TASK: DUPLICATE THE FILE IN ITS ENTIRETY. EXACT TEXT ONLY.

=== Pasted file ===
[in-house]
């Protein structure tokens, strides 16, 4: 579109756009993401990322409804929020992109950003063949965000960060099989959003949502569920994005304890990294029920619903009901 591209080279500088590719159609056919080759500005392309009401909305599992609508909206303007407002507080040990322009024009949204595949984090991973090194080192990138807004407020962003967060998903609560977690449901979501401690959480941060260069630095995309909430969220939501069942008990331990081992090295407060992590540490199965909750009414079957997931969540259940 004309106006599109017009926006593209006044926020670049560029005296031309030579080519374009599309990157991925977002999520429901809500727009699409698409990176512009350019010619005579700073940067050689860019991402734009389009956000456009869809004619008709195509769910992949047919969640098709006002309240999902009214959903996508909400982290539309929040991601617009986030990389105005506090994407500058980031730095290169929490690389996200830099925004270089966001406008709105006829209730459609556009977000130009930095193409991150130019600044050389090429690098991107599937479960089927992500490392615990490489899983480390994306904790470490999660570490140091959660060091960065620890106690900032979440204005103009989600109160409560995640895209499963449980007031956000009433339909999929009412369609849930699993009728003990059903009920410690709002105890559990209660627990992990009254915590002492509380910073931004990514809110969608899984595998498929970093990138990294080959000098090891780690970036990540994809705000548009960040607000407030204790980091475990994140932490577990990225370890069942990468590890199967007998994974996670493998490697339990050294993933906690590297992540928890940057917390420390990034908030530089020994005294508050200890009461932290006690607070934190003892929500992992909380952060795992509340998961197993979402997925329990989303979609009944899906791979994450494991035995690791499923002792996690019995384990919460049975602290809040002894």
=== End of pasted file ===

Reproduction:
[in-house]
């Protein structure tokens, strides 16, 4: 579109756009993401990322409804929020992109950003063949965000960060099989959003949502569920994005304890990294029920619903009901 591209080279500088590719159609056919080759500005392309009401909305599992609508909206303007407002507080040990322009024009949204595949984090991973090194080192990138807004407020962003967060998903609560977690449901979501401690959480941060260069630095995309909430969220939501069942008990331990081992090295407060992590540490199965909750009414079957997931969540259940 004309106006599109017009926006593209006044926020670049560029005296031309030579080519374009599309990157991925977002999520429901809500727009699409698409990176512009350019010619005579700073940067050689860019991402734009389009956000456009869809004619008709195509769910992949047919969640098709006002309240999902009214959903996508909400982290539309929040991601617009986030990389105005506090994407500058980031730095290169929490690389996200830099925004270089966001406008709105006829209730459609556009977000130009930095193409991150130019600044050389090429690098991107599937479960089927992500490392615990490489899983480390994306904790470490999660570490140091959660060091960065620890106690900032979440204005103009989600109160409560995640895209499963449980007031956000009433339909999929009412369609849930699993009728003990059903009920410690709002105890559990209660627990992990009254915590002492509380910073931004990514809110969608899984595998498929970093990138990294080959000098090891780690970036990540994809705000548009960040607000407030204790980091475990994140932490577990990225370890069942990468590890199967007998994974996670493998490697339990050294993933906690590297992540928890940057917390420390990034908030530089020994005294508050200890009461932290006690607070934190003892929500992992909380952060795992509340998961197993979402997925329990989303979609009944899906791979994450494991035995690791499923002792996690019995384990919460049975602290809040002894």